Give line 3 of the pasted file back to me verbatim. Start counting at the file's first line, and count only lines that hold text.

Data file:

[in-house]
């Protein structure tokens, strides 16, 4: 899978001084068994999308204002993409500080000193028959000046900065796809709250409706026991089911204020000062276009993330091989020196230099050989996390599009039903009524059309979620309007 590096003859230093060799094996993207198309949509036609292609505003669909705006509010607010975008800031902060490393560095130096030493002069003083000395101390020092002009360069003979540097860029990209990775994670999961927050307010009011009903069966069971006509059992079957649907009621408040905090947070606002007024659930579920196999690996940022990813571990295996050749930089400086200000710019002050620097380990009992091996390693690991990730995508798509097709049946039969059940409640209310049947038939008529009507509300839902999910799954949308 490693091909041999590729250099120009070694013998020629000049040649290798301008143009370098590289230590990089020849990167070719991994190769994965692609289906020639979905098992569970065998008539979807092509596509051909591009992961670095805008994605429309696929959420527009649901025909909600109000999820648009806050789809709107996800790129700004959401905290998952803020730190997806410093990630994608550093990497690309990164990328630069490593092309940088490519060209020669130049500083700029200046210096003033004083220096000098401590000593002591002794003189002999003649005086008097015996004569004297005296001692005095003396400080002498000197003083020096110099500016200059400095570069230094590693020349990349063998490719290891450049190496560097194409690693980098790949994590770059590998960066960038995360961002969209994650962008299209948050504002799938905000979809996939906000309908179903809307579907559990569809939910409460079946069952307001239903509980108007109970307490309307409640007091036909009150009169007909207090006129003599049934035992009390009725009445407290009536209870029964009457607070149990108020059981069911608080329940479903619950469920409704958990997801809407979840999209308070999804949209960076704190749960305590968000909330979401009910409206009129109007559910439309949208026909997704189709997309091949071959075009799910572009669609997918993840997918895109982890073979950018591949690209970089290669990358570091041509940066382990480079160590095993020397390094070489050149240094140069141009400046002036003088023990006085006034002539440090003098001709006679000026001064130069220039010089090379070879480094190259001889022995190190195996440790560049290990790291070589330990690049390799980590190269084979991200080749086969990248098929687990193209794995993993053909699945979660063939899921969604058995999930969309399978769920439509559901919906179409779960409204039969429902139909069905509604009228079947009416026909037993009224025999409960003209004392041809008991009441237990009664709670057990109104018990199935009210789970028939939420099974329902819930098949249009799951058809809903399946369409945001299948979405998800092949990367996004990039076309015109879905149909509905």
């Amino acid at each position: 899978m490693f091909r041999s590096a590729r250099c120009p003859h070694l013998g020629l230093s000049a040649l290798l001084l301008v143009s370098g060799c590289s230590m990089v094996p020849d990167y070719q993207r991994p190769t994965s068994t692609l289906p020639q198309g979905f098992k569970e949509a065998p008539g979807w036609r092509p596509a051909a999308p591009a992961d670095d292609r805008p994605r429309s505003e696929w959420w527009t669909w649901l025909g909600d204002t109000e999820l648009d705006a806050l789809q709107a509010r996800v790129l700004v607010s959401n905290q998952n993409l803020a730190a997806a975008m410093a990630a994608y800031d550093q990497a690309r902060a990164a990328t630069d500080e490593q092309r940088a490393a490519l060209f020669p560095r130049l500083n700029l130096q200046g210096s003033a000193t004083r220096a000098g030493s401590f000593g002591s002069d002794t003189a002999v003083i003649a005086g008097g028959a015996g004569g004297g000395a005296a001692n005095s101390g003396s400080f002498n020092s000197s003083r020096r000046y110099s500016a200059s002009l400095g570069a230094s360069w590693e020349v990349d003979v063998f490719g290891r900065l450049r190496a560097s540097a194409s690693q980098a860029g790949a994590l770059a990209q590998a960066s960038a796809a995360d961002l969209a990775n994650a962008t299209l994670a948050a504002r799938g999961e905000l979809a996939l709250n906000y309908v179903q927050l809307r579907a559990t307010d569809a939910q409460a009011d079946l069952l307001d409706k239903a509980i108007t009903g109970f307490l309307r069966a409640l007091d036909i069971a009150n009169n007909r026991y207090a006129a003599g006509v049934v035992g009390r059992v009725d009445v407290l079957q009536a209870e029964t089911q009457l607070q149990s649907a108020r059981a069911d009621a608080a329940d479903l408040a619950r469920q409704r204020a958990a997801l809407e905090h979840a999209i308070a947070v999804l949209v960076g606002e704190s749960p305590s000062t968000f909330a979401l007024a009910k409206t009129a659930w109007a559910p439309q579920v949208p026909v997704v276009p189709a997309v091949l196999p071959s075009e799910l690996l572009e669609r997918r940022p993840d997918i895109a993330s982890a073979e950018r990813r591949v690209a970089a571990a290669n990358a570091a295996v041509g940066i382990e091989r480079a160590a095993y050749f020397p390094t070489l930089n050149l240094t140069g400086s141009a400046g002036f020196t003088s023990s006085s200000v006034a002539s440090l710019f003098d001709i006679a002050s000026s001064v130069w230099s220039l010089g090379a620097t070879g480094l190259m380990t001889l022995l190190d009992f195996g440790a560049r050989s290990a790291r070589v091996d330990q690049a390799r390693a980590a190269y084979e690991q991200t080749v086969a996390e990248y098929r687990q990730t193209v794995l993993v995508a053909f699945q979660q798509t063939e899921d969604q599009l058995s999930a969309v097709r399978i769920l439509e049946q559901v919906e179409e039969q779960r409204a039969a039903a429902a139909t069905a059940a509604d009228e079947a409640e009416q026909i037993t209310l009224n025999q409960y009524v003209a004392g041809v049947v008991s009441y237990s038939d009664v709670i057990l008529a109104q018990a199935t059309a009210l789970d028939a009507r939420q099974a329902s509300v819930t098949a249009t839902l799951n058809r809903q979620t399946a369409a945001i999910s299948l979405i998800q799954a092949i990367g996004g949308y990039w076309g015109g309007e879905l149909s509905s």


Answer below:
């Amino acid at each position: 899978m490693f091909r041999s590096a590729r250099c120009p003859h070694l013998g020629l230093s000049a040649l290798l001084l301008v143009s370098g060799c590289s230590m990089v094996p020849d990167y070719q993207r991994p190769t994965s068994t692609l289906p020639q198309g979905f098992k569970e949509a065998p008539g979807w036609r092509p596509a051909a999308p591009a992961d670095d292609r805008p994605r429309s505003e696929w959420w527009t669909w649901l025909g909600d204002t109000e999820l648009d705006a806050l789809q709107a509010r996800v790129l700004v607010s959401n905290q998952n993409l803020a730190a997806a975008m410093a990630a994608y800031d550093q990497a690309r902060a990164a990328t630069d500080e490593q092309r940088a490393a490519l060209f020669p560095r130049l500083n700029l130096q200046g210096s003033a000193t004083r220096a000098g030493s401590f000593g002591s002069d002794t003189a002999v003083i003649a005086g008097g028959a015996g004569g004297g000395a005296a001692n005095s101390g003396s400080f002498n020092s000197s003083r020096r000046y110099s500016a200059s002009l400095g570069a230094s360069w590693e020349v990349d003979v063998f490719g290891r900065l450049r190496a560097s540097a194409s690693q980098a860029g790949a994590l770059a990209q590998a960066s960038a796809a995360d961002l969209a990775n994650a962008t299209l994670a948050a504002r799938g999961e905000l979809a996939l709250n906000y309908v179903q927050l809307r579907a559990t307010d569809a939910q409460a009011d079946l069952l307001d409706k239903a509980i108007t009903g109970f307490l309307r069966a409640l007091d036909i069971a009150n009169n007909r026991y207090a006129a003599g006509v049934v035992g009390r059992v009725d009445v407290l079957q009536a209870e029964t089911q009457l607070q149990s649907a108020r059981a069911d009621a608080a329940d479903l408040a619950r469920q409704r204020a958990a997801l809407e905090h979840a999209i308070a947070v999804l949209v960076g606002e704190s749960p305590s000062t968000f909330a979401l007024a009910k409206t009129a659930w109007a559910p439309q579920v949208p026909v997704v276009p189709a997309v091949l196999p071959s075009e799910l690996l572009e669609r997918r940022p993840d997918i895109a993330s982890a073979e950018r990813r591949v690209a970089a571990a290669n990358a570091a295996v041509g940066i382990e091989r480079a160590a095993y050749f020397p390094t070489l930089n050149l240094t140069g400086s141009a400046g002036f020196t003088s023990s006085s200000v006034a002539s440090l710019f003098d001709i006679a002050s000026s001064v130069w230099s220039l010089g090379a620097t070879g480094l190259m380990t001889l022995l190190d009992f195996g440790a560049r050989s290990a790291r070589v091996d330990q690049a390799r390693a980590a190269y084979e690991q991200t080749v086969a996390e990248y098929r687990q990730t193209v794995l993993v995508a053909f699945q979660q798509t063939e899921d969604q599009l058995s999930a969309v097709r399978i769920l439509e049946q559901v919906e179409e039969q779960r409204a039969a039903a429902a139909t069905a059940a509604d009228e079947a409640e009416q026909i037993t209310l009224n025999q409960y009524v003209a004392g041809v049947v008991s009441y237990s038939d009664v709670i057990l008529a109104q018990a199935t059309a009210l789970d028939a009507r939420q099974a329902s509300v819930t098949a249009t839902l799951n058809r809903q979620t399946a369409a945001i999910s299948l979405i998800q799954a092949i990367g996004g949308y990039w076309g015109g309007e879905l149909s509905s």